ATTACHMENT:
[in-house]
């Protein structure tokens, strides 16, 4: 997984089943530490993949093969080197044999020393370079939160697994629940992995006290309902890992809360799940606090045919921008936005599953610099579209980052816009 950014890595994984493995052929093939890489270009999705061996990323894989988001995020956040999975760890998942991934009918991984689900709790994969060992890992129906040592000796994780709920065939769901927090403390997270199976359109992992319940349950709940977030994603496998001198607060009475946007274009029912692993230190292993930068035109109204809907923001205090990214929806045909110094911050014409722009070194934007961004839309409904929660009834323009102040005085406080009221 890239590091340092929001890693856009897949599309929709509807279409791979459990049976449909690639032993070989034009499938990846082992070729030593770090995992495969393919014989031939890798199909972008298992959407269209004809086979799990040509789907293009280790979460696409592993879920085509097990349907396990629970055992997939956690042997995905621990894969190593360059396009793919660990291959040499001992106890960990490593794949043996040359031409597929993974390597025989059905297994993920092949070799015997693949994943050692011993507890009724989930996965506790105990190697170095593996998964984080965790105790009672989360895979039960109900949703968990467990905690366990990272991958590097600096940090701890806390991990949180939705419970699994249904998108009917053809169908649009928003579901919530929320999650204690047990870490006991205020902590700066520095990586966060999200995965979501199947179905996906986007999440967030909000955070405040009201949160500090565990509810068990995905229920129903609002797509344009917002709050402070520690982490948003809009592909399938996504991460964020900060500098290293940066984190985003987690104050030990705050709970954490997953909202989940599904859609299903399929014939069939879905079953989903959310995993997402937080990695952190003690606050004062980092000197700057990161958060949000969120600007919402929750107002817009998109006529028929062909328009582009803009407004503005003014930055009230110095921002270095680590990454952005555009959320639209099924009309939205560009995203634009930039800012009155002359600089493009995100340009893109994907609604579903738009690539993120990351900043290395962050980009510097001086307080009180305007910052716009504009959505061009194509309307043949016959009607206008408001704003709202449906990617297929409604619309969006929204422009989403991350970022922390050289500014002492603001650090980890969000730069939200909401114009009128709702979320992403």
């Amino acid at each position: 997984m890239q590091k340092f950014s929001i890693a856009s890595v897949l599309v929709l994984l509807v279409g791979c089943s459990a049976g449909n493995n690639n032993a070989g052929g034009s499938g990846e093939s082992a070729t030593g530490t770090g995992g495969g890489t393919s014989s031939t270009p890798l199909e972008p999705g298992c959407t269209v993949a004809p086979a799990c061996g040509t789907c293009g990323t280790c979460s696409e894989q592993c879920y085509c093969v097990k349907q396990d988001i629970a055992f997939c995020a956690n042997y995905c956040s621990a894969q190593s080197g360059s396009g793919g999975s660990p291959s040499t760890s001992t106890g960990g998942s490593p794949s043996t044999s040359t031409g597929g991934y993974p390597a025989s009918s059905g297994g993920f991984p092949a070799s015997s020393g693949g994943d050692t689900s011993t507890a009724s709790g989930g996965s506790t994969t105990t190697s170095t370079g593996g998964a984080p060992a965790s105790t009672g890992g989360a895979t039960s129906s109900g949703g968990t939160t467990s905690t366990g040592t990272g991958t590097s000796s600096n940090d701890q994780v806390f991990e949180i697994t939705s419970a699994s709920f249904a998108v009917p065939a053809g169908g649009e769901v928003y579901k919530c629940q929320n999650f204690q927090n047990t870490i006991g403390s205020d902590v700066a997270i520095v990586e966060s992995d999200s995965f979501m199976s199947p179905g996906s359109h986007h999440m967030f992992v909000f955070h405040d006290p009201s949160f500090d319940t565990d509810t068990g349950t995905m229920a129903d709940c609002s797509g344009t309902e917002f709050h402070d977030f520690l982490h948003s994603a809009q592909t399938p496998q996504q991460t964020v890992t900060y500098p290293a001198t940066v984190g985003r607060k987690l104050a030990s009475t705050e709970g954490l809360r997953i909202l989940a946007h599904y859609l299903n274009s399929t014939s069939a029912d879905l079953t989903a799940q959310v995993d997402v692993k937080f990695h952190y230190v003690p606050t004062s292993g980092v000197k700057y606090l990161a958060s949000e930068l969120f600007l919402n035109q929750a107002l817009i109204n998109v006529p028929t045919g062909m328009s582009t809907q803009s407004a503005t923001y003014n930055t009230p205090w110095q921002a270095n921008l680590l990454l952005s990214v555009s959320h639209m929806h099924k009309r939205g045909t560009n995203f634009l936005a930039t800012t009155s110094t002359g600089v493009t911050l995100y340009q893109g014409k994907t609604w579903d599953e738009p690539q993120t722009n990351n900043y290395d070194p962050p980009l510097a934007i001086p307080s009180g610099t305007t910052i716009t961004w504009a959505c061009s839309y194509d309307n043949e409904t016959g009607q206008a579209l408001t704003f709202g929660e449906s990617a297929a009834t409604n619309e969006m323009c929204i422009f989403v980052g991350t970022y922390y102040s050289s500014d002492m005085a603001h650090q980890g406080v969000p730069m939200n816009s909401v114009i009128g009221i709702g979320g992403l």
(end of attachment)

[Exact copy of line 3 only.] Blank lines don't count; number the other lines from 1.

């Amino acid at each position: 997984m890239q590091k340092f950014s929001i890693a856009s890595v897949l599309v929709l994984l509807v279409g791979c089943s459990a049976g449909n493995n690639n032993a070989g052929g034009s499938g990846e093939s082992a070729t030593g530490t770090g995992g495969g890489t393919s014989s031939t270009p890798l199909e972008p999705g298992c959407t269209v993949a004809p086979a799990c061996g040509t789907c293009g990323t280790c979460s696409e894989q592993c879920y085509c093969v097990k349907q396990d988001i629970a055992f997939c995020a956690n042997y995905c956040s621990a894969q190593s080197g360059s396009g793919g999975s660990p291959s040499t760890s001992t106890g960990g998942s490593p794949s043996t044999s040359t031409g597929g991934y993974p390597a025989s009918s059905g297994g993920f991984p092949a070799s015997s020393g693949g994943d050692t689900s011993t507890a009724s709790g989930g996965s506790t994969t105990t190697s170095t370079g593996g998964a984080p060992a965790s105790t009672g890992g989360a895979t039960s129906s109900g949703g968990t939160t467990s905690t366990g040592t990272g991958t590097s000796s600096n940090d701890q994780v806390f991990e949180i697994t939705s419970a699994s709920f249904a998108v009917p065939a053809g169908g649009e769901v928003y579901k919530c629940q929320n999650f204690q927090n047990t870490i006991g403390s205020d902590v700066a997270i520095v990586e966060s992995d999200s995965f979501m199976s199947p179905g996906s359109h986007h999440m967030f992992v909000f955070h405040d006290p009201s949160f500090d319940t565990d509810t068990g349950t995905m229920a129903d709940c609002s797509g344009t309902e917002f709050h402070d977030f520690l982490h948003s994603a809009q592909t399938p496998q996504q991460t964020v890992t900060y500098p290293a001198t940066v984190g985003r607060k987690l104050a030990s009475t705050e709970g954490l809360r997953i909202l989940a946007h599904y859609l299903n274009s399929t014939s069939a029912d879905l079953t989903a799940q959310v995993d997402v692993k937080f990695h952190y230190v003690p606050t004062s292993g980092v000197k700057y606090l990161a958060s949000e930068l969120f600007l919402n035109q929750a107002l817009i109204n998109v006529p028929t045919g062909m328009s582009t809907q803009s407004a503005t923001y003014n930055t009230p205090w110095q921002a270095n921008l680590l990454l952005s990214v555009s959320h639209m929806h099924k009309r939205g045909t560009n995203f634009l936005a930039t800012t009155s110094t002359g600089v493009t911050l995100y340009q893109g014409k994907t609604w579903d599953e738009p690539q993120t722009n990351n900043y290395d070194p962050p980009l510097a934007i001086p307080s009180g610099t305007t910052i716009t961004w504009a959505c061009s839309y194509d309307n043949e409904t016959g009607q206008a579209l408001t704003f709202g929660e449906s990617a297929a009834t409604n619309e969006m323009c929204i422009f989403v980052g991350t970022y922390y102040s050289s500014d002492m005085a603001h650090q980890g406080v969000p730069m939200n816009s909401v114009i009128g009221i709702g979320g992403l």